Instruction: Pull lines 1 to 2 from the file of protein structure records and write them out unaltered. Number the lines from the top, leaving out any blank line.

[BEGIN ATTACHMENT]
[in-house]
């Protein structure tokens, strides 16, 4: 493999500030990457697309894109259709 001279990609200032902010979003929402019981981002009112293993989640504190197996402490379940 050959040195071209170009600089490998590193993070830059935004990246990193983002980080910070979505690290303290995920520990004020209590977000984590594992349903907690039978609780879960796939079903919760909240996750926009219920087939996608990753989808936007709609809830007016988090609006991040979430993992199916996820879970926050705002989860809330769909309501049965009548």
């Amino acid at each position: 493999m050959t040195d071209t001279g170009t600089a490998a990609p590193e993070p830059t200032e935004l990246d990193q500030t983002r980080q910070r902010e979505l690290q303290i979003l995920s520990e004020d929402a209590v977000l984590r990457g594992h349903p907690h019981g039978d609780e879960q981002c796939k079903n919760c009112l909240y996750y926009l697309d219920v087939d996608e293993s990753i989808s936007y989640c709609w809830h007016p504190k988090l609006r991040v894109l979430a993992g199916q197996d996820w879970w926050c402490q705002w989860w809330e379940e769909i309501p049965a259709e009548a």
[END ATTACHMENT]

[in-house]
């Protein structure tokens, strides 16, 4: 493999500030990457697309894109259709 001279990609200032902010979003929402019981981002009112293993989640504190197996402490379940 050959040195071209170009600089490998590193993070830059935004990246990193983002980080910070979505690290303290995920520990004020209590977000984590594992349903907690039978609780879960796939079903919760909240996750926009219920087939996608990753989808936007709609809830007016988090609006991040979430993992199916996820879970926050705002989860809330769909309501049965009548």